4 November 2021

[Thin Film] – Graphene thin film transistors: Cutting down costs.

Home > News > [Thin Film] – Graphene thin film transistors: Cutting down costs.
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Thin film transistors (TFTs) made of carbon-based materials such as graphene are expected to transform many technological applications. In the detection of biomolecules and biological signals in cells, for example, their high flexibility facilitates measurements of three-dimensional structures, while their high transparency enhances optical observations. Current methods for the fabrication of graphene-based TFTs, however, are expensive and inefficient.

Hua Zhang and colleagues from Nanyang Technological University in Singapore have now developed a low-cost method for the fabrication of TFTs from reduced graphene oxide (rGO)

The unique thickness-dependent electrical properties of graphene make this material ideal for use as the metallic electrodes and semiconducting channels in TFTs. By opting for all-rGO transistors, Zhang’s team significantly lowered fabrication costs, and unlike existing graphene-containing TFTs, which often differ in quality from batch to batch, the rGO-based devices exhibited high reliability and reproducibility.

After depositing a graphene oxide film on a polymer substrate, the researchers formed two separate pads for the drain and source electrodes of the TFT. Next, they created microscopic graphene oxide patterns between these pads using soft lithography techniques to form the semiconducting channels. Chemical reduction with hydrazine then yielded the rGO components. The team finally insulated the electrodes and built a chamber for the electrolyte solution using silicone rubber (see image).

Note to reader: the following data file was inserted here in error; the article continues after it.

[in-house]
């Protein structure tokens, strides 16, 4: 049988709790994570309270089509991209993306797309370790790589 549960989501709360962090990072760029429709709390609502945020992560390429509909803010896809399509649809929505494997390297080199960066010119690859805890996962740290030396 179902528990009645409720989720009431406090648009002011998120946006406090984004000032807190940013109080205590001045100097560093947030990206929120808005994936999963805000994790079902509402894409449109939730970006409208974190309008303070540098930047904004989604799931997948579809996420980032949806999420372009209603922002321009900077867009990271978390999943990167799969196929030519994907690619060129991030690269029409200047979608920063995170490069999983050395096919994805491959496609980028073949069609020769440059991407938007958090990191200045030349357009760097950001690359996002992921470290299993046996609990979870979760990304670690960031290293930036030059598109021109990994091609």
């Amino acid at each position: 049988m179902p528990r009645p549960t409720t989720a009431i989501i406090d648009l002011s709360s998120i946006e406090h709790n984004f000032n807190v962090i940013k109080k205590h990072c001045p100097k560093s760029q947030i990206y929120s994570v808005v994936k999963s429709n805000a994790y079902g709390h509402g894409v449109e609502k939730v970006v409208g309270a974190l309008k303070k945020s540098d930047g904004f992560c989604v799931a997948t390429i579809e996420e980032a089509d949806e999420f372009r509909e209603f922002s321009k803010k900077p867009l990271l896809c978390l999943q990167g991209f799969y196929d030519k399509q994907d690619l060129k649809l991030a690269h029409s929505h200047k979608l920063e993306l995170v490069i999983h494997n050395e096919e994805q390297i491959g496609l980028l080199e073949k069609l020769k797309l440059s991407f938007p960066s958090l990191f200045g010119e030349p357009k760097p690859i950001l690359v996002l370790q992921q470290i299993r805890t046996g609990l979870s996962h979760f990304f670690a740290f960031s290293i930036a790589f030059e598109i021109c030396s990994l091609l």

“Our device can undergo over 10,000 bending cycles without losing any conductance, making rGO one of the most suitable candidates for the scalable production of flexible electronics,” says Zhang. Devices with conventional gold/chromium electrodes generally fail after about 500 bending cycles.

The channels are also extremely sensitive to the local environment. Contact with biomolecules, for example, induces doping effects that alter the conductance of the TFT channel. “This change can easily be detected by monitoring the current of the transistor,” says Zhang. The researchers found that exposure to fibronectin caused a decrease in channel current at even nanomolar levels, while avidin caused an increase in current only when the channels had been modified with biotin.

“We are now looking into improving device performance in more complex environments,” says Zhang. The devices could conceivably be used in the sensing of cancer genes or virus antibodies.

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